Research Article | Open Access
Thomas Rehling, Anne Margareta Banghøj, Marie Hvelplund Kristiansen, Lise Tarnow, Stig Molsted, "Reduced Inspiratory Muscle Strength in Patients with Type 2 Diabetes Mellitus and Obstructive Sleep Apnoea", Journal of Diabetes Research, vol. 2017, Article ID 4121794, 6 pages, 2017. https://doi.org/10.1155/2017/4121794
Reduced Inspiratory Muscle Strength in Patients with Type 2 Diabetes Mellitus and Obstructive Sleep Apnoea
Background. Obstructive sleep apnoea (OSA) is related to type 2 diabetes (T2DM), and it may be associated with reduced inspiratory muscle strength (IMS). The aim of this study was to investigate the IMS in patients with T2DM, with or without OSA. Methods. Patients with T2DM with OSA () and without OSA () were included. The maximum IMS was tested using the POWERbreathe KH2 device. Reference IMS values were data calculated using an algorithm based on general populations and adjusted for age and gender. Results. There was no difference in IMS between the OSA group (median (range) 77 (35–124) cmH2O) and the non-OSA group (84 (33–122) cmH2O) (). The IMS values were reduced in the OSA group compared with the reference values (92.9 (62.3–100.0) cmH2O) (), whereas the non-OSA group did not have reduced IMS. When the IMS values of all T2DM patients were compared with reference values, the IMS values were 79 (33–124) cmH2O and 93.8 (62.3–102.4) cmH2O, respectively (). Conclusion. No difference in IMS between patients with T2DM with or without OSA was found. However, patients with T2DM and OSA had reduced IMS compared with age- and gender-matched references whereas the non-OSA group did not have reduced IMS.
Physical activity (PA) is a corner stone in the treatment of type 2 diabetes (T2DM). The effects of PA on patients with T2DM include an improved glycaemic control, reduced blood pressure, an improved blood lipid profile, and a reduced waist circumference [1–4]. Thus, PA may have the potential to decrease the risks of diabetic complications and mortality in patients with T2DM. As PA is an inexpensive and nonpharmacological treatment, the nature of PA further potentiates its therapeutic appeal. However, the level of PA in patients with T2DM remains reduced as compared to that in subjects without T2DM .
Patients with T2DM suffer from several complications and comorbidities; among them is obstructive sleep apnoea (OSA) . The prevalence of OSA among patients with T2DM has been reported to be 23–87%  which is in contrast to previous data from the general population reporting an OSA prevalence of 1–4% [7, 8]. Obstructive sleep apnoea is associated with an increased risk of cardiovascular disease . In addition, OSA is associated with excessive daytime sleepiness, mood changes, and cognitive dysfunction , all conditions that may impair the patients’ ability to increase their PA levels and make other important lifestyle changes. Chasens and Olshansky  found that in patients with T2DM, sleepiness was a daily burden and only a minimum number of activities was performed during daytime. These daily activities may also include PA; thus, OSA and excessive daytime sleepiness in people with T2DM may have important negative implications .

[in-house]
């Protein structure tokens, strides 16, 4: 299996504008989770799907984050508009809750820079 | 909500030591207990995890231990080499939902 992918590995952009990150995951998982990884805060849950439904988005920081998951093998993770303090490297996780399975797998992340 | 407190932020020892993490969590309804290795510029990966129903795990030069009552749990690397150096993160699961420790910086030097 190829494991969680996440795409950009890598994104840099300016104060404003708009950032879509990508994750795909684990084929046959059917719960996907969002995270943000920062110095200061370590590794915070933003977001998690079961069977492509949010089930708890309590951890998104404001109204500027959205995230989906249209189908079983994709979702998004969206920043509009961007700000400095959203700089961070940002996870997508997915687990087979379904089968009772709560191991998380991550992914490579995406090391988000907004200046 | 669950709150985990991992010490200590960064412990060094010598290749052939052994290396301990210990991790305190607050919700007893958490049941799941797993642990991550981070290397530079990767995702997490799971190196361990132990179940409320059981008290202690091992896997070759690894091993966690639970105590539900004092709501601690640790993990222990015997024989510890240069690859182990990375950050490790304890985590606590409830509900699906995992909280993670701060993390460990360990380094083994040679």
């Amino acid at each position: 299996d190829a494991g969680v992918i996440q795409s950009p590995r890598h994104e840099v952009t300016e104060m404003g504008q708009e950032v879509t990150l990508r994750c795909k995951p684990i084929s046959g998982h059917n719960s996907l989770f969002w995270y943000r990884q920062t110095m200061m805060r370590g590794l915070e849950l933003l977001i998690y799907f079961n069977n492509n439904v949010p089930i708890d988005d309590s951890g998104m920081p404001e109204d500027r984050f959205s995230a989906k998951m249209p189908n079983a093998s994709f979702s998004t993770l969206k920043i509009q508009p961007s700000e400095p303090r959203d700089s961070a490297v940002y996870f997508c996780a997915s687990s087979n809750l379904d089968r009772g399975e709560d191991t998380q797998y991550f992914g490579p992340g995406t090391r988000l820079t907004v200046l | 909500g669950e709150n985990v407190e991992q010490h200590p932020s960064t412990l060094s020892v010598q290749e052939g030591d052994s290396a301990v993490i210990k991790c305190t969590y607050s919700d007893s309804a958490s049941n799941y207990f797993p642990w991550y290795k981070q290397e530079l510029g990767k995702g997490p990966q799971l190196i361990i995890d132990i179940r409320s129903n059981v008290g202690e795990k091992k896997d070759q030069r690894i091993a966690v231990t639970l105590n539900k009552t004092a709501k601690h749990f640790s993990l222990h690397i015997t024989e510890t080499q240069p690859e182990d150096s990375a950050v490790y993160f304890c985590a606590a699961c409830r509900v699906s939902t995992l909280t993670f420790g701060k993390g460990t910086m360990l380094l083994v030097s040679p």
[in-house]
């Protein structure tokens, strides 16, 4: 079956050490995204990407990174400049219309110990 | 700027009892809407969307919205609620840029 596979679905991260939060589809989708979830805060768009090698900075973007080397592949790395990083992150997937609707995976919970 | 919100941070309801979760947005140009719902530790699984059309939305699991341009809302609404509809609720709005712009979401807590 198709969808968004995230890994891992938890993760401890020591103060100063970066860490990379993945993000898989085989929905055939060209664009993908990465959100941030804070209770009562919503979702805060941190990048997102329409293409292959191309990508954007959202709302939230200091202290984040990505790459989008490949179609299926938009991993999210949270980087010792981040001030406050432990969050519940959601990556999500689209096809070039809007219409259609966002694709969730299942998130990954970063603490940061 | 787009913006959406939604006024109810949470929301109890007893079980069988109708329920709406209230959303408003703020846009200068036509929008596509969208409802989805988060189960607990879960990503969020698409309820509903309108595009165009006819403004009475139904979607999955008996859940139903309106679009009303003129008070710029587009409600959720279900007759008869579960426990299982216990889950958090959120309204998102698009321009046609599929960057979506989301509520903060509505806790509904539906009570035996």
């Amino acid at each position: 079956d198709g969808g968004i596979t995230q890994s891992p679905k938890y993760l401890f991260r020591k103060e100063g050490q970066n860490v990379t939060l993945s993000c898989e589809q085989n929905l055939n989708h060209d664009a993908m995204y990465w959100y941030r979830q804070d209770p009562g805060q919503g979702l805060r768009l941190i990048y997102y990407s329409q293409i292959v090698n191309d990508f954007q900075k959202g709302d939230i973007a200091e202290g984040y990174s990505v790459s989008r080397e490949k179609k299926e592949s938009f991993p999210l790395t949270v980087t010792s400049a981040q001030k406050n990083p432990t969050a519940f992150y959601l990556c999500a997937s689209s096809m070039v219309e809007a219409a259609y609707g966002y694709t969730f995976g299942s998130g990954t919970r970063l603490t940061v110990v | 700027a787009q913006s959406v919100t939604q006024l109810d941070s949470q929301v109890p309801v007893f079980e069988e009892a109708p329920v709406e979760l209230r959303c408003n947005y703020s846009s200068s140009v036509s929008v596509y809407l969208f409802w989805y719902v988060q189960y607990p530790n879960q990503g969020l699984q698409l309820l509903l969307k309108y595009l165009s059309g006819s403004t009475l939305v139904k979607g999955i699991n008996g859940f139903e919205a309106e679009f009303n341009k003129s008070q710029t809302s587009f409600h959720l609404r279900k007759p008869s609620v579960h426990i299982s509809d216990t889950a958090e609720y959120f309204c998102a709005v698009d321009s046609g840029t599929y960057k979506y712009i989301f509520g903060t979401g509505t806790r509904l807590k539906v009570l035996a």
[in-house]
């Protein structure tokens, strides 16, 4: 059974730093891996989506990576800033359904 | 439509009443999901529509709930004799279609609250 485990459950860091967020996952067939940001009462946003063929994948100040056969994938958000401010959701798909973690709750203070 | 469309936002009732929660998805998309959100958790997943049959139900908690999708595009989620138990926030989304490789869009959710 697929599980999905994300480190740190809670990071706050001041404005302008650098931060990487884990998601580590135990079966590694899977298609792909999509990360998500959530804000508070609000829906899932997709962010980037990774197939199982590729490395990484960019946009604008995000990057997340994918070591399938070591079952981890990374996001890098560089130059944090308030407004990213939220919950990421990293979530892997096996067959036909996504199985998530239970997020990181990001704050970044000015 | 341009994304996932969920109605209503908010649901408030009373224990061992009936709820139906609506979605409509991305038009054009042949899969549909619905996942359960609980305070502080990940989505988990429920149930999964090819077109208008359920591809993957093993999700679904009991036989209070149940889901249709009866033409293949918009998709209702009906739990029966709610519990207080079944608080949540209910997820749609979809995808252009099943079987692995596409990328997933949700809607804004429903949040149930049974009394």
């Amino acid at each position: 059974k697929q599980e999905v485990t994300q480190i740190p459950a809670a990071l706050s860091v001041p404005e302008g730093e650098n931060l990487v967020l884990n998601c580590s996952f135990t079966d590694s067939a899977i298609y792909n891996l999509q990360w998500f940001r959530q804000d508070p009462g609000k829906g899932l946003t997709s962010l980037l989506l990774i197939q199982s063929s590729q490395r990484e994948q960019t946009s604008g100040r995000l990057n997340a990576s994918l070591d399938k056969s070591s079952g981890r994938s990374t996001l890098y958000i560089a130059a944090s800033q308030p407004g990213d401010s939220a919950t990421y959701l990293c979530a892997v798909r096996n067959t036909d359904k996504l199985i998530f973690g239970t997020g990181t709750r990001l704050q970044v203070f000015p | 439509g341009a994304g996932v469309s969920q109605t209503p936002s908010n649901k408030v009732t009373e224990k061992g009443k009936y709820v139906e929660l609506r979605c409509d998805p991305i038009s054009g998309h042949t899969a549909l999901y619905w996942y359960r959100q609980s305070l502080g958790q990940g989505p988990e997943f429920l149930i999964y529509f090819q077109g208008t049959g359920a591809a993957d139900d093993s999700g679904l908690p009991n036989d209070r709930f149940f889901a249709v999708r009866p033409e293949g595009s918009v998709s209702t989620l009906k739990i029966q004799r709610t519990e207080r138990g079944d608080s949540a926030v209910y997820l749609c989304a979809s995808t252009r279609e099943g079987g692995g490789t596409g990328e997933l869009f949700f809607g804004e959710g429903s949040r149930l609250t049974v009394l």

In a study from 2014, Chien et al. found reduced strength in m. diaphragma in patients with OSA without T2DM when compared with matched controls . In another study from 2016, Vranish and Bailey found that six-week inspiratory muscle training (IMT) in patients with OSA without T2DM was associated with positive effects on patient-reported sleep quality and blood pressure .
Whilst IMS may be reduced in patients with OSA without T2DM, it is unknown whether this association also is found in patients with OSA with concurrent T2DM. Accordingly, we tested the hypothesis that IMS in adults with T2DM without OSA is greater than that in adults with T2DM and OSA. The aim of this study was to compare IMS in patients with T2DM with and without OSA and to compare the patients’ IMS data with the IMS data in a gender- and age-matched reference population.
The data from the present study were obtained during the period of August 2015 to January 2017 as part of an ongoing study that aims to investigate the impact of continuous positive airway pressure (CPAP) treatment on arterial stiffness in patients with T2DM and newly diagnosed OSA.
Patients were recruited from the Department of Cardiology, Nephrology and Endocrinology, Nordsjællands Hospital, Denmark. In-home assessments of OSA were performed using an ApneaLink+® device. An apnoea-hypopnoea index (AHI) ≥ 15 was categorised as OSA. An AHI < 5 was categorised as non-OSA. The inclusion criteria were as follows: patients who are ≥18 years of age, who have T2DM (WHO criteria), who have an AHI ≥ 15 or AHI < 5 measured, and who have signed informed consent. The exclusion criteria were as follows: patients with contraindications to CPAP treatment, those having treatment with CPAP within the last six months prior to inclusion, those working in a transport-related industry, those having arterial fibrillation, those with major cardiovascular event within the last three months, those with heart failure (NYHA class III or IV), those with moderate-to-severe chronic obstructive lung disease, those with other sleep breathing disorders, those who had alcohol/drug abuse, those who are pregnant or nursing women, and those who are fertile women not using contraception.
Informed consent was obtained from all patients, and the local ethical committee approved the protocol (H-D-2008-124) in accordance with the 2000 Declaration of Helsinki as well as the Declaration of Istanbul 2008.
2.2. Inspiratory Muscle Strength
The IMS was determined using the POWERbreathe KH2 device, and the maximal inspiratory pressure (PIMAX) was reported in cmH2O. The participants were instructed to sit in a chair and close the nose using the thumb and index fingers. Patients were instructed in a warm-up exercise in which they completed approximately seven breaths against increasing resistance. The warm-up programme was then followed by a series of at least three measurements. If the last measurement was the highest, another measurement was performed until a lower value was measured to make sure that a maximum value was reached.